Dr Carolina Pagli, of Leeds University, agrees. Her research suggests that rocks cannot expand to turn into magma when they are under the kind of high pressure exerted by being under an icecap. But, she says, “as the ice melts the rocks can melt because the pressure decreases.” And Prof Andrew Hooper, an expert on Iceland’s volcanoes at Delft University adds that as the ice sheets shrink, “we should expect more frequent voluminous eruptions in the future.”
Then there's the part about how no one's "proved" the link between more CO2 in the atmosphere and more extreme weather patterns. Someone should tell that to the State of Washington's Department of Ecology:
Recent climate modeling results indicate that "extreme" weather events may become more common. Rising average temperatures produce a more variable climate system. What can we expect with weather changes? Localized events could includeOr the British Government:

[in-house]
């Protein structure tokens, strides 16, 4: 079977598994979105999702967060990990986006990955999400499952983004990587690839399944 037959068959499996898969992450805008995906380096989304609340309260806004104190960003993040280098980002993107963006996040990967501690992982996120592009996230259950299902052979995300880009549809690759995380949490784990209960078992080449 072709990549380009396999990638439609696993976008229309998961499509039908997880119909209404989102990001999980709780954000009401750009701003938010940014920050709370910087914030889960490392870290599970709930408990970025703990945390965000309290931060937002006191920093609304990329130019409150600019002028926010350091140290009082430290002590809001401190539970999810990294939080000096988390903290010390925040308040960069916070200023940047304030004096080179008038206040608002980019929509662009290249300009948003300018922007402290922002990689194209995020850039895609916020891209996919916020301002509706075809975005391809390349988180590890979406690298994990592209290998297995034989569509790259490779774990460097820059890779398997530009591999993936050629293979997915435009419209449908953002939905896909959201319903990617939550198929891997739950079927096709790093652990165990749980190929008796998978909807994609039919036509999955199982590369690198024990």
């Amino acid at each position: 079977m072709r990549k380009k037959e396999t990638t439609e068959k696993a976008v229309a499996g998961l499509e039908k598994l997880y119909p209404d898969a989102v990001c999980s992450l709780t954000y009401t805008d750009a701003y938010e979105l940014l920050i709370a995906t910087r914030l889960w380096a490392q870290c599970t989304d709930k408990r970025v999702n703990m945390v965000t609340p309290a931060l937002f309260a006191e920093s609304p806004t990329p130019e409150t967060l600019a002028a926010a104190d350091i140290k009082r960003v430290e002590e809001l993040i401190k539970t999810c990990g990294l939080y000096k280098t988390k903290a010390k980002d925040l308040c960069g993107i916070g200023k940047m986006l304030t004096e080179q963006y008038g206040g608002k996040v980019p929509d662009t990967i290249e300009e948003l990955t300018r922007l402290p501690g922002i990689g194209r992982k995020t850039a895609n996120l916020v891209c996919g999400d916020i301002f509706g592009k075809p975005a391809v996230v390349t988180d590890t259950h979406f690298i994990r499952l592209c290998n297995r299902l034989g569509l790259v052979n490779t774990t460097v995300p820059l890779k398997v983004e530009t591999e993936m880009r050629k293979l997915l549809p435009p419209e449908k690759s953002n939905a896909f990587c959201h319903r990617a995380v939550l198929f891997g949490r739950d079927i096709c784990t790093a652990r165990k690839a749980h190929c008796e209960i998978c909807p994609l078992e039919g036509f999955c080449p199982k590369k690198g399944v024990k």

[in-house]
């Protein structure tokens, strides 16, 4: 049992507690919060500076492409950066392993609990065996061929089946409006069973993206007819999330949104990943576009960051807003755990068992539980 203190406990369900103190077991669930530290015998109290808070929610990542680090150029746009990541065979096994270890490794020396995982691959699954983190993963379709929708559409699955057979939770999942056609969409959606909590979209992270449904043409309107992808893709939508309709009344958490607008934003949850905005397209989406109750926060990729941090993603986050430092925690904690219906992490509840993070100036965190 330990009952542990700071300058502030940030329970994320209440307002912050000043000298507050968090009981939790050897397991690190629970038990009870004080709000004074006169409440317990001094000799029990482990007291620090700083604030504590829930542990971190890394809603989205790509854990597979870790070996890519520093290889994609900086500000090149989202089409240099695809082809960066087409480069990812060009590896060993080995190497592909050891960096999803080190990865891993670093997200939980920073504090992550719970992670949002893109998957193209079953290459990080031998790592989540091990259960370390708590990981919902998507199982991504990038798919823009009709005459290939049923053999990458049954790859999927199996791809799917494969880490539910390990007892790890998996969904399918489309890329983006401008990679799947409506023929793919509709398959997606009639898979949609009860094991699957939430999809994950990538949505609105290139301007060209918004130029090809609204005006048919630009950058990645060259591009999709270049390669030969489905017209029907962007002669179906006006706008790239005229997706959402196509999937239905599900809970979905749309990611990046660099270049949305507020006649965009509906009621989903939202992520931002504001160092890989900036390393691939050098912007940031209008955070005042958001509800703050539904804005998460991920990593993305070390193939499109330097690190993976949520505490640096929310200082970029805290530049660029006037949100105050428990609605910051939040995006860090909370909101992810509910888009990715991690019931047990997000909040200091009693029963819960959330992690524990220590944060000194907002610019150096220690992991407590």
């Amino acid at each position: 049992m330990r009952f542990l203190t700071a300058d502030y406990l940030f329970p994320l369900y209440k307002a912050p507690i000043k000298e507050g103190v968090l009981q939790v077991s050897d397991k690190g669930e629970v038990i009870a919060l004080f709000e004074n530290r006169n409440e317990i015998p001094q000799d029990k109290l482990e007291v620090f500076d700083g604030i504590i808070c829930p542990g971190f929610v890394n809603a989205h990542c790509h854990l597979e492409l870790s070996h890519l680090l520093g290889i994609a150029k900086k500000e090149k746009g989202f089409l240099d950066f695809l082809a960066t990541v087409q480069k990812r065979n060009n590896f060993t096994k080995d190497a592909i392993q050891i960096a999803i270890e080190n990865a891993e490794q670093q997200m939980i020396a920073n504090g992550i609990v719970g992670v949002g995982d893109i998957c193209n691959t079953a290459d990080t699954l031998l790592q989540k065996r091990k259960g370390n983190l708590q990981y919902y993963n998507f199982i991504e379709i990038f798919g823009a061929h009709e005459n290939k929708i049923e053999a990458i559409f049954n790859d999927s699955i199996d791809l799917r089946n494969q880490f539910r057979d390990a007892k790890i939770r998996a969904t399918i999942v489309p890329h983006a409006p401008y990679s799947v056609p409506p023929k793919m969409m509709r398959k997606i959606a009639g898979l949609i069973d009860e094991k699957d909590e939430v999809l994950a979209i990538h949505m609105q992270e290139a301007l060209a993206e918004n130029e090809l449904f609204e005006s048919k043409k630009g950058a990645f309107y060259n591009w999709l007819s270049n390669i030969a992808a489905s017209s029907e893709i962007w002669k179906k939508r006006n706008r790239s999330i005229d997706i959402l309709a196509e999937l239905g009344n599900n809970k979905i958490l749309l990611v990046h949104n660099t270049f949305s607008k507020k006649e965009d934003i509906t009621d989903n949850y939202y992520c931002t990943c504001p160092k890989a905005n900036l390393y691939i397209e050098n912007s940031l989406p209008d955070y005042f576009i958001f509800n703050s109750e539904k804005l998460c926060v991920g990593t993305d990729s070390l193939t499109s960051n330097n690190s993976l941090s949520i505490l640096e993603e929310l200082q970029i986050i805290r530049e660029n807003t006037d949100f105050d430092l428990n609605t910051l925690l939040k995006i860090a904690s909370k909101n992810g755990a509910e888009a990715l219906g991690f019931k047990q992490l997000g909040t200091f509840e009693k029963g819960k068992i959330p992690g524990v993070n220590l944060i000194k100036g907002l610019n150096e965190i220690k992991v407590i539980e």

What creates more extreme weather?
- heat waves, droughts
- storms with extreme rain or snow, and
- dust storms.
Carbon dioxide (CO2) from cars, industries and power plants trap heat near the earth's surface. More heat means more energy. Adding so much energy to the atmosphere creates the potential for more extremes.
Rising Temperatures and the Greenhouse EffectSo. When you look back at what Scaife's braintrust writes, it seems kinda silly, huh?
Climate change causes extreme weather and temperature rises
The scientific community agrees – climate change is happening and human activity is almost certainly the cause. In the last 100 years the Earth has warmed by 0.74°C (and by 0.4°C since the 1970s), meaning that global sea levels have gone up, glaciers and sea ice has melted, floods and droughts are on the increase, and heatwaves are worse. Moreover, we are committed to further unavoidable climate change from this past rise in temperature, including further sea level rises for centuries to come.
Yea, I know - again.